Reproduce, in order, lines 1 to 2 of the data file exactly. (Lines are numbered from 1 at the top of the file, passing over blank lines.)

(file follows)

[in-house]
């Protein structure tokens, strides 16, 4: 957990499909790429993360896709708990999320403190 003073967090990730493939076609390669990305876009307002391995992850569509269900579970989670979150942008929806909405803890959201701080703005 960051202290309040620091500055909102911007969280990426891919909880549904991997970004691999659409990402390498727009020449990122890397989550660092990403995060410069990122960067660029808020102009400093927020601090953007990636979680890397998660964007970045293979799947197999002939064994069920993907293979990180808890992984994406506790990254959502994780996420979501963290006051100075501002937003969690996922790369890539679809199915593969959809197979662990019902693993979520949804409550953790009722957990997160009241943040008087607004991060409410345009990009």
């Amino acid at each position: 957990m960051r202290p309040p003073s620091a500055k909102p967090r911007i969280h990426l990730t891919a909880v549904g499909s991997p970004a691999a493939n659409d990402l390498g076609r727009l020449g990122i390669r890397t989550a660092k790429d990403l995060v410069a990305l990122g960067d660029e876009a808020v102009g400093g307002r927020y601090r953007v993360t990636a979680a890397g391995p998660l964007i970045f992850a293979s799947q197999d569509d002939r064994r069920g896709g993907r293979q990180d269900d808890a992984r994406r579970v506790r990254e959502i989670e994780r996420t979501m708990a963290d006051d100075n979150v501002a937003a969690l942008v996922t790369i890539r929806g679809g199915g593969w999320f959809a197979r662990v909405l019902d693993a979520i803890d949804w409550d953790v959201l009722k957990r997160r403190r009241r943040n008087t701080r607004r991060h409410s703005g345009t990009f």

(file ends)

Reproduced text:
[in-house]
């Protein structure tokens, strides 16, 4: 957990499909790429993360896709708990999320403190 003073967090990730493939076609390669990305876009307002391995992850569509269900579970989670979150942008929806909405803890959201701080703005 960051202290309040620091500055909102911007969280990426891919909880549904991997970004691999659409990402390498727009020449990122890397989550660092990403995060410069990122960067660029808020102009400093927020601090953007990636979680890397998660964007970045293979799947197999002939064994069920993907293979990180808890992984994406506790990254959502994780996420979501963290006051100075501002937003969690996922790369890539679809199915593969959809197979662990019902693993979520949804409550953790009722957990997160009241943040008087607004991060409410345009990009």